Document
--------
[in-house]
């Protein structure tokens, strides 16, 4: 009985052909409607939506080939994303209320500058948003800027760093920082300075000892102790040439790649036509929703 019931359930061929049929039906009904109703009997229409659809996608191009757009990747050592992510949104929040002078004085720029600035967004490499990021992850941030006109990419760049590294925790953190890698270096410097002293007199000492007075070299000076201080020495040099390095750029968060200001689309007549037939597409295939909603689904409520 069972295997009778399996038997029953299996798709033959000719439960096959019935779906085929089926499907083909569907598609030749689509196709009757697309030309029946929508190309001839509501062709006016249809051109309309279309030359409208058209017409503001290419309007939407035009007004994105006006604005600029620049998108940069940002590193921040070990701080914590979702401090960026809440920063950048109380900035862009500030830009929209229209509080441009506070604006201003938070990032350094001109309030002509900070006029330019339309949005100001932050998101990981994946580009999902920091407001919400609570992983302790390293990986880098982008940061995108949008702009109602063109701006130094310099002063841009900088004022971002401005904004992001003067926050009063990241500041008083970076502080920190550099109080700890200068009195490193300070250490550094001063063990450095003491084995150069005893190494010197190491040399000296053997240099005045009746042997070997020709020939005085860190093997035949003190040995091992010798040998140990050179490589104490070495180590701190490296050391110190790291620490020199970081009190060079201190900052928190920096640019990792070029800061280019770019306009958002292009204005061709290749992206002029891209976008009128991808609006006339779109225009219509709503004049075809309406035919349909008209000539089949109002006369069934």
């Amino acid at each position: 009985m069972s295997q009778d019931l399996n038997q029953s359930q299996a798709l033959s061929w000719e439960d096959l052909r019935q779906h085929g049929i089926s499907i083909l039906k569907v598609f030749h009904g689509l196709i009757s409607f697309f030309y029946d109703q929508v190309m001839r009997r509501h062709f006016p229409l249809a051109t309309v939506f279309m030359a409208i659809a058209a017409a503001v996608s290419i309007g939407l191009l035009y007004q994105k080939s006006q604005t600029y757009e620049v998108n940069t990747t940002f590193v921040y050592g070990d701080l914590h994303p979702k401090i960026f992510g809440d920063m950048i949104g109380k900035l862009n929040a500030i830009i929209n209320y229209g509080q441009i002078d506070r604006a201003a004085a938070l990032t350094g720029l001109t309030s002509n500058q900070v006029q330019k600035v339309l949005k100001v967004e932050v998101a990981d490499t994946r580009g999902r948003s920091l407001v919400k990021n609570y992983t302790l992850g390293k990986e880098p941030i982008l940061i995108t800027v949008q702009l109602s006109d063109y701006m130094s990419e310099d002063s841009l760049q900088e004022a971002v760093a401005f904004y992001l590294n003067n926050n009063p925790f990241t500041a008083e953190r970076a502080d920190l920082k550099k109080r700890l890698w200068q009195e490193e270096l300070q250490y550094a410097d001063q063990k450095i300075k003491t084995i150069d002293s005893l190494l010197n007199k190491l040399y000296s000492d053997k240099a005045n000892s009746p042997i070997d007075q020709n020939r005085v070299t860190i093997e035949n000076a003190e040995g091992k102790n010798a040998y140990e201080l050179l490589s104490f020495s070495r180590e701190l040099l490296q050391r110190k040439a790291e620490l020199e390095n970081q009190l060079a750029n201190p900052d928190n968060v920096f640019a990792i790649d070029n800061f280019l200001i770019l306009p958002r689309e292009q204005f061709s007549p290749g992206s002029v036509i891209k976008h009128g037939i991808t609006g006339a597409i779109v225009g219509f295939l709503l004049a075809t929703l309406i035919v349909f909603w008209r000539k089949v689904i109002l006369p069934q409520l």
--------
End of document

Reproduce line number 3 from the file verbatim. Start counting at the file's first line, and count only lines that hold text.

């Amino acid at each position: 009985m069972s295997q009778d019931l399996n038997q029953s359930q299996a798709l033959s061929w000719e439960d096959l052909r019935q779906h085929g049929i089926s499907i083909l039906k569907v598609f030749h009904g689509l196709i009757s409607f697309f030309y029946d109703q929508v190309m001839r009997r509501h062709f006016p229409l249809a051109t309309v939506f279309m030359a409208i659809a058209a017409a503001v996608s290419i309007g939407l191009l035009y007004q994105k080939s006006q604005t600029y757009e620049v998108n940069t990747t940002f590193v921040y050592g070990d701080l914590h994303p979702k401090i960026f992510g809440d920063m950048i949104g109380k900035l862009n929040a500030i830009i929209n209320y229209g509080q441009i002078d506070r604006a201003a004085a938070l990032t350094g720029l001109t309030s002509n500058q900070v006029q330019k600035v339309l949005k100001v967004e932050v998101a990981d490499t994946r580009g999902r948003s920091l407001v919400k990021n609570y992983t302790l992850g390293k990986e880098p941030i982008l940061i995108t800027v949008q702009l109602s006109d063109y701006m130094s990419e310099d002063s841009l760049q900088e004022a971002v760093a401005f904004y992001l590294n003067n926050n009063p925790f990241t500041a008083e953190r970076a502080d920190l920082k550099k109080r700890l890698w200068q009195e490193e270096l300070q250490y550094a410097d001063q063990k450095i300075k003491t084995i150069d002293s005893l190494l010197n007199k190491l040399y000296s000492d053997k240099a005045n000892s009746p042997i070997d007075q020709n020939r005085v070299t860190i093997e035949n000076a003190e040995g091992k102790n010798a040998y140990e201080l050179l490589s104490f020495s070495r180590e701190l040099l490296q050391r110190k040439a790291e620490l020199e390095n970081q009190l060079a750029n201190p900052d928190n968060v920096f640019a990792i790649d070029n800061f280019l200001i770019l306009p958002r689309e292009q204005f061709s007549p290749g992206s002029v036509i891209k976008h009128g037939i991808t609006g006339a597409i779109v225009g219509f295939l709503l004049a075809t929703l309406i035919v349909f909603w008209r000539k089949v689904i109002l006369p069934q409520l």